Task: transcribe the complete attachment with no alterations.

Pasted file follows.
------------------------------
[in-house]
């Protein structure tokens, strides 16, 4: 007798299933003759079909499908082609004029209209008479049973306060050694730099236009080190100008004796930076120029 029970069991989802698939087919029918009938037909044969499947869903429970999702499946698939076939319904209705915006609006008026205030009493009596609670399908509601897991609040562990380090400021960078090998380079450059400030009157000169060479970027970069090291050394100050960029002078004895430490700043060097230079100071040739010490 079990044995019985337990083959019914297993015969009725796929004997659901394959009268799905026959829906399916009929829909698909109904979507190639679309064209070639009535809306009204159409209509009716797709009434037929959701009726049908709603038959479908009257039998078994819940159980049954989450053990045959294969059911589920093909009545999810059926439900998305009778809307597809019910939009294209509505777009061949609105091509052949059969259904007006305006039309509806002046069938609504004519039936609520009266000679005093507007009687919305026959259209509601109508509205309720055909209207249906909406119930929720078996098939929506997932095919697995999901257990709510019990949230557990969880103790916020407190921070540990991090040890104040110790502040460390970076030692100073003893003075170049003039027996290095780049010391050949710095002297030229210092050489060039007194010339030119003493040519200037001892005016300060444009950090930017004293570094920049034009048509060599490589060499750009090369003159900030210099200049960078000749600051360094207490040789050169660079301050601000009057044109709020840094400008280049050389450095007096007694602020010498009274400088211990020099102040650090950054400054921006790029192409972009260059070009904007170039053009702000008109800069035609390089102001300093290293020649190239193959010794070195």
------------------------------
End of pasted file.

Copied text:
[in-house]
């Protein structure tokens, strides 16, 4: 007798299933003759079909499908082609004029209209008479049973306060050694730099236009080190100008004796930076120029 029970069991989802698939087919029918009938037909044969499947869903429970999702499946698939076939319904209705915006609006008026205030009493009596609670399908509601897991609040562990380090400021960078090998380079450059400030009157000169060479970027970069090291050394100050960029002078004895430490700043060097230079100071040739010490 079990044995019985337990083959019914297993015969009725796929004997659901394959009268799905026959829906399916009929829909698909109904979507190639679309064209070639009535809306009204159409209509009716797709009434037929959701009726049908709603038959479908009257039998078994819940159980049954989450053990045959294969059911589920093909009545999810059926439900998305009778809307597809019910939009294209509505777009061949609105091509052949059969259904007006305006039309509806002046069938609504004519039936609520009266000679005093507007009687919305026959259209509601109508509205309720055909209207249906909406119930929720078996098939929506997932095919697995999901257990709510019990949230557990969880103790916020407190921070540990991090040890104040110790502040460390970076030692100073003893003075170049003039027996290095780049010391050949710095002297030229210092050489060039007194010339030119003493040519200037001892005016300060444009950090930017004293570094920049034009048509060599490589060499750009090369003159900030210099200049960078000749600051360094207490040789050169660079301050601000009057044109709020840094400008280049050389450095007096007694602020010498009274400088211990020099102040650090950054400054921006790029192409972009260059070009904007170039053009702000008109800069035609390089102001300093290293020649190239193959010794070195």